Staff

Sharon Block photo

Sharon Block

Executive Director, Labor and Worklife Program

Sharon Block was the Principal Deputy Assistant Secretary for Policy at the U.S. Department of Labor and Senior Counselor to the Secretary of Labor.

For twenty years, Block has held key labor policy positions across the legislative and executive branches of the federal government. Early in her career she worked as an attorney at the National Labor Relations Board, and returned to the NLRB in 2012 when she was appointed to serve as a member of the Board by President Obama. She was senior counsel to the Senate HELP committee under Senator Edward Kennedy, playing a central role in the debate over the Employee Free Choice Act. She has held senior positions in the U.S. Department of Labor throughout her career. Recently, as head of the policy office at the Department of Labor, Block hosted - with Wage and Hour Administrator David Weil and Open Societies Foundation's Ken Zimmerman - the Department's three-day symposium on the Future of Work. The symposium brought together a wide array of thought leaders to address how changes in labor markets and business models have impacts on key issues such as enforcement, labor standards, workforce development, employee benefits, and data in the U.S. and around the world.... Read more about Sharon Block

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Google Salary-Sharing Spreadsheets Are All The Rage. Here's What You Should Know.

January 17, 2020

By Monica Torres
Huffpost

Workers across a number of industries are creating their own widely shared salary databases, with employees anonymously entering their earnings for all to see. Adding salary info to these lists usually works like this: Through a Google Form, individuals enter information anonymously about their salary and organization, usually with the option to include years of experience, geographic location, race, gender and sexual orientation, as well as industry-specific information such as awards, worker injuries incurred or billable hours.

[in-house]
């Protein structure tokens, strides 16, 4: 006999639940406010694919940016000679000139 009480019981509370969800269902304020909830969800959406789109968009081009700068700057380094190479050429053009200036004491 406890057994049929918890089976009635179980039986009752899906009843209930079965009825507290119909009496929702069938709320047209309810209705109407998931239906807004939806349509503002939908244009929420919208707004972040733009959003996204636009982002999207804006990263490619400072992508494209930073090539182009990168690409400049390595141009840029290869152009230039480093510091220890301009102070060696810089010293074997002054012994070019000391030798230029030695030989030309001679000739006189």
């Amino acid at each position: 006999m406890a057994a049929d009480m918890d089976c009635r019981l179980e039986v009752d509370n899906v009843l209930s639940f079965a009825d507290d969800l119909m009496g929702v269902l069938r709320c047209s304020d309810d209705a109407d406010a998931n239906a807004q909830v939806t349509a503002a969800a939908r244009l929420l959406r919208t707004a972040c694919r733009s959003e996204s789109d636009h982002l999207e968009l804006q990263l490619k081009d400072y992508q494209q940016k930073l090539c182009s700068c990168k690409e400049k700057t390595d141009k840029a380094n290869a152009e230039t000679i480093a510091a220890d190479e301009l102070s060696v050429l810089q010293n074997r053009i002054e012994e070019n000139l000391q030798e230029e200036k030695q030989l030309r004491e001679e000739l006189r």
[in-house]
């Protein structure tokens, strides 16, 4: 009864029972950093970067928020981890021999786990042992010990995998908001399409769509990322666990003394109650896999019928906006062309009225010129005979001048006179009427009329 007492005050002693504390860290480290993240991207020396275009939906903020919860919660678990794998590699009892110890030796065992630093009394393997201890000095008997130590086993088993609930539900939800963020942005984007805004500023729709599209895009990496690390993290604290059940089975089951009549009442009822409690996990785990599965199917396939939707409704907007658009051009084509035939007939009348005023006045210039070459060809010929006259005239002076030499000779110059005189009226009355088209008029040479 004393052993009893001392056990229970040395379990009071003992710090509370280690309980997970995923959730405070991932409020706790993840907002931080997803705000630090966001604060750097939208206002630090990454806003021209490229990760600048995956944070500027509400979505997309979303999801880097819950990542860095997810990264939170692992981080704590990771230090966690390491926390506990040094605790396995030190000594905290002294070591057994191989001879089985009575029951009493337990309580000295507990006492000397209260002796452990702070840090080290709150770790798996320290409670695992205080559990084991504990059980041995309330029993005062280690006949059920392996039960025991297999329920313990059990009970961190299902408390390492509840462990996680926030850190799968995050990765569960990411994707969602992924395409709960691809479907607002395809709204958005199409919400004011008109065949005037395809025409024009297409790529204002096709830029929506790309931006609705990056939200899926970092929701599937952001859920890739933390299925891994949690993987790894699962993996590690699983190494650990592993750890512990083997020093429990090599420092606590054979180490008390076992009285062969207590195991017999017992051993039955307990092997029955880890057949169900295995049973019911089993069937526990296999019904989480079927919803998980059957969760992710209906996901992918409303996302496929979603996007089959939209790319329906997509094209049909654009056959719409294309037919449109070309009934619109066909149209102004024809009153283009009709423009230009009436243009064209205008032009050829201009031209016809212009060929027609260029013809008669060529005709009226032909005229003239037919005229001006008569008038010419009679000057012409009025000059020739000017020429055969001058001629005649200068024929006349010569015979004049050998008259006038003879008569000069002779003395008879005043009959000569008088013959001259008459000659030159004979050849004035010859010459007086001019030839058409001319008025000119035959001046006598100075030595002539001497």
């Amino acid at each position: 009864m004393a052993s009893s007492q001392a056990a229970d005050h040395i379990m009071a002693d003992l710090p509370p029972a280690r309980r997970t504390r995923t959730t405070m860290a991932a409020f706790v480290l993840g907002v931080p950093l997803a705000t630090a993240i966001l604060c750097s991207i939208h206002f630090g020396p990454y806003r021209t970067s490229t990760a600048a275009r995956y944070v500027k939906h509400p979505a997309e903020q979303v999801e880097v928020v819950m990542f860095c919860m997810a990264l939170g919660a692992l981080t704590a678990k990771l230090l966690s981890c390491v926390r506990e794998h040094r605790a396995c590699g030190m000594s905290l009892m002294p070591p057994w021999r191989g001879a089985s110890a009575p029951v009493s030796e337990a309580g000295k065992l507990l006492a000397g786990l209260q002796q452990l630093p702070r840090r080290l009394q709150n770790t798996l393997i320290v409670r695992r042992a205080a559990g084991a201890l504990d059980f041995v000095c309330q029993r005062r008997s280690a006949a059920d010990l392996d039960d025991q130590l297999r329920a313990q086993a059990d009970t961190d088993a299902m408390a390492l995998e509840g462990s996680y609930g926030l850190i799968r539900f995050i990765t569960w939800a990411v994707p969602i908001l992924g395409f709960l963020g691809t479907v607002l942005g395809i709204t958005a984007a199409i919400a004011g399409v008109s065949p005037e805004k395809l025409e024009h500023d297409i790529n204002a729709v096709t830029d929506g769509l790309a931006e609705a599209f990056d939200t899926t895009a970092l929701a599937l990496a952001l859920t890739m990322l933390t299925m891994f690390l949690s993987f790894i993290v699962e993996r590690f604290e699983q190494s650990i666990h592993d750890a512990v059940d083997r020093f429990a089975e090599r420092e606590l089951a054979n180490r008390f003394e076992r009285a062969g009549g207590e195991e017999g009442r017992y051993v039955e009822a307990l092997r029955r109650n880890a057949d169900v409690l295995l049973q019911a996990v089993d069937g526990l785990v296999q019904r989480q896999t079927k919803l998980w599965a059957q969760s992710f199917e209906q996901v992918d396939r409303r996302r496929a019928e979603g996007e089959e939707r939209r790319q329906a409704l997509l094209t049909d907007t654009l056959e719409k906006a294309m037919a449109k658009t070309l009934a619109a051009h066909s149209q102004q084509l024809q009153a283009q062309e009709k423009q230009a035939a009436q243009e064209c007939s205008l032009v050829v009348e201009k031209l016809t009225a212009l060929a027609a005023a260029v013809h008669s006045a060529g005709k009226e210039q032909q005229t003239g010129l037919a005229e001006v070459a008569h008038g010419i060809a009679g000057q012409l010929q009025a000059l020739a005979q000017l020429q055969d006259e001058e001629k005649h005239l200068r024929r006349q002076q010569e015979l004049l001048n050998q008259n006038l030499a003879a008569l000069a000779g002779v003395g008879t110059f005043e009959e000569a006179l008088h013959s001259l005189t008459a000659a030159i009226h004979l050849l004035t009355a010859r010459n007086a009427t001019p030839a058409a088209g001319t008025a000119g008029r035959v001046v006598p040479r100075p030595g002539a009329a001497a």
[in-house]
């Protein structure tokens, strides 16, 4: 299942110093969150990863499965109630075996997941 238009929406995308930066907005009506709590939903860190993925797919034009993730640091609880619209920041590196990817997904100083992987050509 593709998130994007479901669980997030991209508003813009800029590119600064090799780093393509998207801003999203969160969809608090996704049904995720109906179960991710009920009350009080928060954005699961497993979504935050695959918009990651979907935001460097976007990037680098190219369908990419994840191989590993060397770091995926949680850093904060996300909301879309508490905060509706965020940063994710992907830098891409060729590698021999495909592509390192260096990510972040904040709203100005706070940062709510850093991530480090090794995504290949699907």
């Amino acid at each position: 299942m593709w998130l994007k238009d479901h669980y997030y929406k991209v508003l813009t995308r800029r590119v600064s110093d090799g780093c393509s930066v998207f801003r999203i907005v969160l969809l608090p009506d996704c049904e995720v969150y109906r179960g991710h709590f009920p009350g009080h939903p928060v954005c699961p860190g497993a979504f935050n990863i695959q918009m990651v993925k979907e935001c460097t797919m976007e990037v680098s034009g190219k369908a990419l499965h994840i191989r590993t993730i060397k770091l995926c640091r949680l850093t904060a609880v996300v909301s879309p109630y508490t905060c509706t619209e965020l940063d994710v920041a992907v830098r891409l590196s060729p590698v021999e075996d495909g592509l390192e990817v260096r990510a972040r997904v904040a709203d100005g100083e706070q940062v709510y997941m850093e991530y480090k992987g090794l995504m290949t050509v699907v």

...

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Can California rein in tech’s gig platforms? A primer on the bold state law that will try.

Can California rein in tech’s gig platforms? A primer on the bold state law that will try.

January 14, 2020

By Eli Rosenberg 
Washington Post

A new law in California seeks to rewrite the rules of work and what it means to be an employee.

Known informally as the gig-economy bill, or AB5, the legislation went into effect on Jan. 1, seeking to compel all companies ― but notably those like Lyft and Uber ― to treat more of their workforce like employees. 

Tech companies like Uber, Lyft, Postmates, DoorDash and Instacart have joined forces — and pocketbooks — to sponsor a $110 million ballot initiative that would formally exempt them from the law.